2.1 As concerns the Guidelines on proportionality and group-wide application in Title I, we share EBA's view that the importance of the proportionality principle should be prominently stated in the Outsourcing Guidelines.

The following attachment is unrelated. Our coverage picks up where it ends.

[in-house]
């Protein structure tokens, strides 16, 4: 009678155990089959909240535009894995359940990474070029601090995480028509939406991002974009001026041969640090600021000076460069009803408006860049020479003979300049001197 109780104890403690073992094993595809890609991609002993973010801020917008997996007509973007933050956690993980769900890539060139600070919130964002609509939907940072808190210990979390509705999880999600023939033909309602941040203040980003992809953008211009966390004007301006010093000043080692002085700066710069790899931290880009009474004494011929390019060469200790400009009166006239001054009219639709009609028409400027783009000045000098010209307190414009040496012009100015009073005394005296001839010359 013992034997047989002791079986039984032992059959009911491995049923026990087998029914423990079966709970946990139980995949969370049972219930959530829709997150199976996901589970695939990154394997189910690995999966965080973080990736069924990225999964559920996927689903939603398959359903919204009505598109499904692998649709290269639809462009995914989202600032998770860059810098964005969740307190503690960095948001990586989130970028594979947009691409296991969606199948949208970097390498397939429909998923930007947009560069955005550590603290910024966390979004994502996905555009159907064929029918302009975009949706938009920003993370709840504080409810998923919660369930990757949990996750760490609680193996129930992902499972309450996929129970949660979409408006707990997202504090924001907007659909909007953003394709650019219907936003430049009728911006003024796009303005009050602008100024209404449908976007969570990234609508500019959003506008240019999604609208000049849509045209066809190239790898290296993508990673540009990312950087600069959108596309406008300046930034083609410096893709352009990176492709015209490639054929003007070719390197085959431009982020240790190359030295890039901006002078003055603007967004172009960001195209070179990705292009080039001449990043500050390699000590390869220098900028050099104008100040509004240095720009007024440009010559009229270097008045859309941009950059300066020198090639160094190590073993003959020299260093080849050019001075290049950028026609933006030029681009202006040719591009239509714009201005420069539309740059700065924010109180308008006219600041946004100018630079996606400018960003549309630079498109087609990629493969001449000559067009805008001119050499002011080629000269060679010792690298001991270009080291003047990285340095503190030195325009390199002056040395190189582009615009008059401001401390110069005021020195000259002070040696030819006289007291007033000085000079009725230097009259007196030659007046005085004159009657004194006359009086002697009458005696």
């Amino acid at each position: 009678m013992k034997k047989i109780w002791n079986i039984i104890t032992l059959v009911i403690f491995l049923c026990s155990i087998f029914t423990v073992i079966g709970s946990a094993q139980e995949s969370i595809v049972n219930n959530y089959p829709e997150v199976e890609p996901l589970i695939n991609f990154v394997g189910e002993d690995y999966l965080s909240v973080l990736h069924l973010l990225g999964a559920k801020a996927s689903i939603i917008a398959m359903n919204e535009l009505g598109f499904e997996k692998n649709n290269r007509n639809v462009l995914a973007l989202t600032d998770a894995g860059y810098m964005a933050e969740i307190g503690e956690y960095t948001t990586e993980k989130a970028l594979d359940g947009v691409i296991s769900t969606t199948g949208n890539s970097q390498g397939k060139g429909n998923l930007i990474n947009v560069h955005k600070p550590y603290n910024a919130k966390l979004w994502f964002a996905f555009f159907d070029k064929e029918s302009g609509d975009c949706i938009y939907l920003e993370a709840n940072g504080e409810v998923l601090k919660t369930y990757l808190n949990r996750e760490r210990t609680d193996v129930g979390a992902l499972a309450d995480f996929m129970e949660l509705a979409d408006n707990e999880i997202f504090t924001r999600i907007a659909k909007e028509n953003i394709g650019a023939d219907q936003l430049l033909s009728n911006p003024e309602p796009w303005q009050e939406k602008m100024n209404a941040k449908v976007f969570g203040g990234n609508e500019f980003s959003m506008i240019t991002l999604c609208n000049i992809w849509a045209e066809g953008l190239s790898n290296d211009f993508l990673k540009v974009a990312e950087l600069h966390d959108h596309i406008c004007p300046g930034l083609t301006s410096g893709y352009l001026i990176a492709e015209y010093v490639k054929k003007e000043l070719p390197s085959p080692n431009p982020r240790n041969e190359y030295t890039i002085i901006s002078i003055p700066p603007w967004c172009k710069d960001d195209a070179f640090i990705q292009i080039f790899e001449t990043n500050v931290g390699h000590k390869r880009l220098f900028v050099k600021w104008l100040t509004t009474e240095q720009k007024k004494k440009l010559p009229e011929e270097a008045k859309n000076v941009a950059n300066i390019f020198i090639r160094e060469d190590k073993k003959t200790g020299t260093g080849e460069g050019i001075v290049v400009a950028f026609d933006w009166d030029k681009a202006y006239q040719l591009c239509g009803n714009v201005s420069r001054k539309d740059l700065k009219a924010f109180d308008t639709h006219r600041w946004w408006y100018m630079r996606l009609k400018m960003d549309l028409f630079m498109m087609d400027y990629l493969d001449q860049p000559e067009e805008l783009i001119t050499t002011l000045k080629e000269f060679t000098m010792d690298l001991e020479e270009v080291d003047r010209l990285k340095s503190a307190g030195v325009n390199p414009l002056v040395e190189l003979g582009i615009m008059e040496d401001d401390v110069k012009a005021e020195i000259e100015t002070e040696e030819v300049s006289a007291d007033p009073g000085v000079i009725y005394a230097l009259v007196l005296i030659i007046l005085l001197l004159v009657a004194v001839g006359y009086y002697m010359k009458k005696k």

2.2 However, we are of the view that the principle of proportionality is often not properly applied in practice as there is a tendency to implement the requirements on a check box" basis rather than an actual proportionality approach. From our experience, this leads to a situation where smaller institutions, in particular payment and e-money institutions, are required to fulfill standards for credit institutions which are not proportionate but are nevertheless expected, e.g. by auditors. One of the achievements of the PSD and EMD2-framework is that PSD and EMD2 have led to a specific framework for payment and e-money institutions. It was the stated goal of PSD and EMD2 to provide for a distinct framework for payment and e-money institutions and to not apply the same standards as for credit institutions. By separating the regulatory rules on a Directive level, it was ensured that the proportionality principle can actually be applied in practice.